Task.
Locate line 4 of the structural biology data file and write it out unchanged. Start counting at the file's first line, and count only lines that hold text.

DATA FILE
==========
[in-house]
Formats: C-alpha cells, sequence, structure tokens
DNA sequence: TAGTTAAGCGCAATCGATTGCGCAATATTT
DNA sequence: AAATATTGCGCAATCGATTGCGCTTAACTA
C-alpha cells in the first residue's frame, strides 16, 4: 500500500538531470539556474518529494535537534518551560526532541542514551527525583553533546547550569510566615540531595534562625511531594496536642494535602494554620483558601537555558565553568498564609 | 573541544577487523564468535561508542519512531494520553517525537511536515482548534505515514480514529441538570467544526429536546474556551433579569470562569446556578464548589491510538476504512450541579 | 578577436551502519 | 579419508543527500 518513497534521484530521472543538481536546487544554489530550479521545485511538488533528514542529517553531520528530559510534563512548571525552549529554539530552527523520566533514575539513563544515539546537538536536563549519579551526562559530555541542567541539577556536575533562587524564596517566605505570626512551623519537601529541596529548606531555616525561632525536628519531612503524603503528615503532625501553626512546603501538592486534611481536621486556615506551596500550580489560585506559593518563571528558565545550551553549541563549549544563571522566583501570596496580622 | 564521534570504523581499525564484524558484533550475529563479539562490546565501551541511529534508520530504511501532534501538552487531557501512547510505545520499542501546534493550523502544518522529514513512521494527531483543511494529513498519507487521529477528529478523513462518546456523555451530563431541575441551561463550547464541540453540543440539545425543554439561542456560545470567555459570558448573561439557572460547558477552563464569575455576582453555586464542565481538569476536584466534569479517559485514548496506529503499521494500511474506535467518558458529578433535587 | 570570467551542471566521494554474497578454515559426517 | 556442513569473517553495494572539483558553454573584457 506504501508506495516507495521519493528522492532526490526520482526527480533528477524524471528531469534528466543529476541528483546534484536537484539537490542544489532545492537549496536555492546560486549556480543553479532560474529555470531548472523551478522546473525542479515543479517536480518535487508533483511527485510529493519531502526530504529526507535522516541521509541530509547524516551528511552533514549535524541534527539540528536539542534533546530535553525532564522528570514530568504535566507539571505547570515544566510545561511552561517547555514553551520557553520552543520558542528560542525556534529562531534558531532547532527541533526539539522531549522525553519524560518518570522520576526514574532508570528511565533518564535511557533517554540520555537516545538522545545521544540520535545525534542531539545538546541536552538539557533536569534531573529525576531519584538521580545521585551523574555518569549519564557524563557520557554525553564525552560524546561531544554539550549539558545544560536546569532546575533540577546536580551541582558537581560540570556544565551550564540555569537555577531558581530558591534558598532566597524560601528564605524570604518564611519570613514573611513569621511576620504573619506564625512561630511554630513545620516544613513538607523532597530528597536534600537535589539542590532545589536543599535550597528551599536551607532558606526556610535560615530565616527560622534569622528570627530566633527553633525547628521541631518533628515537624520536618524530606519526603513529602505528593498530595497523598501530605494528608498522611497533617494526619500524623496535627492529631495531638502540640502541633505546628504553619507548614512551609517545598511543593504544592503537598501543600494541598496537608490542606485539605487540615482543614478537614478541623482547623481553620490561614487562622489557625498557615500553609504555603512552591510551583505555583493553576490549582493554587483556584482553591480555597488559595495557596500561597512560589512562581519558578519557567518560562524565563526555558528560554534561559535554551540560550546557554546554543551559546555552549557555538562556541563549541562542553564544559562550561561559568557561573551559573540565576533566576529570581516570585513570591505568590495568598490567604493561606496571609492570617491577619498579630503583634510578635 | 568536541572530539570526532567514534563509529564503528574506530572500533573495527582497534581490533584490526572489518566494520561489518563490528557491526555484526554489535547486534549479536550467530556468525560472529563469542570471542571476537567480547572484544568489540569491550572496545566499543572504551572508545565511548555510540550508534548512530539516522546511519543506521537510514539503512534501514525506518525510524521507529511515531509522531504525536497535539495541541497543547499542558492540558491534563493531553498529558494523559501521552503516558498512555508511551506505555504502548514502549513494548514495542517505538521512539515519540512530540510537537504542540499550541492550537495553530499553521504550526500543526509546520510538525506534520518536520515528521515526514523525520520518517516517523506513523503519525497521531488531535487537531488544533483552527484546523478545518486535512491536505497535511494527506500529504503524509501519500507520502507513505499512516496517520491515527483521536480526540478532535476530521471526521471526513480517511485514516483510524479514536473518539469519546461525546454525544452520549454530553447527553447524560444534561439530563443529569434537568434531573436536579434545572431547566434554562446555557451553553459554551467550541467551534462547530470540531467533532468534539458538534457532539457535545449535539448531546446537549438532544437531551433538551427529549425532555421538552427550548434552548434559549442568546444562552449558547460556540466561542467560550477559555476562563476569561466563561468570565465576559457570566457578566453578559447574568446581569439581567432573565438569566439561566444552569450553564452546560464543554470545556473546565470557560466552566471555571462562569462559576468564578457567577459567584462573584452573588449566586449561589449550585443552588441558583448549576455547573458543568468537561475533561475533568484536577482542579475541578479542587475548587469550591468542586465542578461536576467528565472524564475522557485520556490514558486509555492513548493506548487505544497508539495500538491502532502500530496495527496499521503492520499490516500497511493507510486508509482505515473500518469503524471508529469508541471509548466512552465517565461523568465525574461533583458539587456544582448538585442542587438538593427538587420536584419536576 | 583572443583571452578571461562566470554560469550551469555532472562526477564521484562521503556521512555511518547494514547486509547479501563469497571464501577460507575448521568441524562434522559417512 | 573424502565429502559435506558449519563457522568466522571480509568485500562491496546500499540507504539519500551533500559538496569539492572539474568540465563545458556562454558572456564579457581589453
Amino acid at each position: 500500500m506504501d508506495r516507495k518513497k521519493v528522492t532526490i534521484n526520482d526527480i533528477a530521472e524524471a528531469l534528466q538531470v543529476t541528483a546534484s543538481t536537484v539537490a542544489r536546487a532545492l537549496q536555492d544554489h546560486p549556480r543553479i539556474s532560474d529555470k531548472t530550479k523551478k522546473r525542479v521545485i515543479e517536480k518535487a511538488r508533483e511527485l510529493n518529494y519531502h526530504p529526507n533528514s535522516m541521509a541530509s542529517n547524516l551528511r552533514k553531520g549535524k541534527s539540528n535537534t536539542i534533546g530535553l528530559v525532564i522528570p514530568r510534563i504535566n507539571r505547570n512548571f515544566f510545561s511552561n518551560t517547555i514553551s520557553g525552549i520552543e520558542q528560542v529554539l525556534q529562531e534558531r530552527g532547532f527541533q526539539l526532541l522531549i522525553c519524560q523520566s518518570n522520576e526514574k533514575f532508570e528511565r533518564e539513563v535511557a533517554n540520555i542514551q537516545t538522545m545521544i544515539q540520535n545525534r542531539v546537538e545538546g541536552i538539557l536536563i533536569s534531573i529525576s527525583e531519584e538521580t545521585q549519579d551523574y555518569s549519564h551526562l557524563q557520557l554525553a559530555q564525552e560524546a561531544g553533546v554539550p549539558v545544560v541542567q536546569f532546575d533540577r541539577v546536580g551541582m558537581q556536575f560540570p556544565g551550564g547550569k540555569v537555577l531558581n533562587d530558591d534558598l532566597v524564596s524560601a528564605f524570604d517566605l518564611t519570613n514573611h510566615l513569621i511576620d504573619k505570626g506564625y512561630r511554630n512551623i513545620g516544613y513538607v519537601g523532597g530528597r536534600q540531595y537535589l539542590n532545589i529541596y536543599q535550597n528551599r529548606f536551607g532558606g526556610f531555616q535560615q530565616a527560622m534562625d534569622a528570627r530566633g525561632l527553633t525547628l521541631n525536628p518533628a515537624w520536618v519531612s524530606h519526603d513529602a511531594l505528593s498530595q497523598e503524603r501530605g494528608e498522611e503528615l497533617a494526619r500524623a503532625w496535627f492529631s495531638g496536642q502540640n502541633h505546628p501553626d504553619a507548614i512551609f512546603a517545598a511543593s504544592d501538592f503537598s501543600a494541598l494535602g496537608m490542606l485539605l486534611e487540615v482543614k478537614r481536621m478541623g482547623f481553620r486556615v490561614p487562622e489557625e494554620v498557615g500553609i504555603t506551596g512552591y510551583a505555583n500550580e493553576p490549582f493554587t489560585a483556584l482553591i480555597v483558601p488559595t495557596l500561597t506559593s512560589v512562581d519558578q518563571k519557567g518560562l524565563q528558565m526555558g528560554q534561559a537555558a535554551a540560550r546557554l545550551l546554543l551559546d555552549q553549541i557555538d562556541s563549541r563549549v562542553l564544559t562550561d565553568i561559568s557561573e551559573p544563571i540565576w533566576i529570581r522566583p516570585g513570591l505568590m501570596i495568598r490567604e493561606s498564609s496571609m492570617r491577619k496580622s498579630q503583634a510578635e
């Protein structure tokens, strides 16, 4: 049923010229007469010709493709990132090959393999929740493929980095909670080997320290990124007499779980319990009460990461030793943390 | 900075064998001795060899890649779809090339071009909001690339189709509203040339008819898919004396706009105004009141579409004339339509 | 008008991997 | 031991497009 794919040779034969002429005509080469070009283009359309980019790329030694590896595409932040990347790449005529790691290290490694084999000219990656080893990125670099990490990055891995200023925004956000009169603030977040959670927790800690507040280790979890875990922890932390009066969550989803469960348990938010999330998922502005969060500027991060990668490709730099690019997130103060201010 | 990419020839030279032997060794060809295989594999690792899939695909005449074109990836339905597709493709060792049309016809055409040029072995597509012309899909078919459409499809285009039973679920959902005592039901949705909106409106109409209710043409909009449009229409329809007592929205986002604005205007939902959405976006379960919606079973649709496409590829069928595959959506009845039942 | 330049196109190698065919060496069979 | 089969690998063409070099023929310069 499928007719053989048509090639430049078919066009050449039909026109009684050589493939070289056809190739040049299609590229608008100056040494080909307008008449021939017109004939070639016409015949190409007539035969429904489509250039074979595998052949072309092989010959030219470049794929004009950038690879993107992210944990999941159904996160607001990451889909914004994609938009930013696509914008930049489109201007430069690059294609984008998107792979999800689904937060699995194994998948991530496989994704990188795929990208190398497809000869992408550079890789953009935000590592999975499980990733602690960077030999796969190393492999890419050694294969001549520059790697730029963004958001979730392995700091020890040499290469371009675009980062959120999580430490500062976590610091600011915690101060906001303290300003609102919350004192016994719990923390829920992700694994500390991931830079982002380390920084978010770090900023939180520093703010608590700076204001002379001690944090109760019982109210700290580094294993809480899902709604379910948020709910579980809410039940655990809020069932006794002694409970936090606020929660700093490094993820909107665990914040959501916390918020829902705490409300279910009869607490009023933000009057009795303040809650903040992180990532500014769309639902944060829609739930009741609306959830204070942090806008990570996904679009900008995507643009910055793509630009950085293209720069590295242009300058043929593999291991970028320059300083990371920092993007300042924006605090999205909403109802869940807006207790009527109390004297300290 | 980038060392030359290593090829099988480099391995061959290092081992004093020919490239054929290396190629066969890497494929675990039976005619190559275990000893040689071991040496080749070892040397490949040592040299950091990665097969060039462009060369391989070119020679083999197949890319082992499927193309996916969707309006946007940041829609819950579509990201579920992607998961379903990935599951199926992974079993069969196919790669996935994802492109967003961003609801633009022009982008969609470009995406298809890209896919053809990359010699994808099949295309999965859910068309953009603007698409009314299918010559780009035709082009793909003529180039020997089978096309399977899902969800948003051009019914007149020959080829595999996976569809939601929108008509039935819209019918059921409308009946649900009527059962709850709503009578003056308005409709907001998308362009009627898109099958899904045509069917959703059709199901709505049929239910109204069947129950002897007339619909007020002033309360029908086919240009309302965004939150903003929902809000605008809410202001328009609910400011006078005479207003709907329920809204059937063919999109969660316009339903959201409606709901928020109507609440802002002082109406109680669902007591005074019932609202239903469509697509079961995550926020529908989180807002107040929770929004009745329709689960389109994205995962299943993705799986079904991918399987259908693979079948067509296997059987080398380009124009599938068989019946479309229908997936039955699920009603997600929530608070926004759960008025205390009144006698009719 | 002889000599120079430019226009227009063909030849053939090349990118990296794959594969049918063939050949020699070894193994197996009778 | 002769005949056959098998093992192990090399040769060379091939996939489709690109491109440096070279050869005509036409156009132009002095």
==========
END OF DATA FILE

DNA sequence: AAATATTGCGCAATCGATTGCGCTTAACTA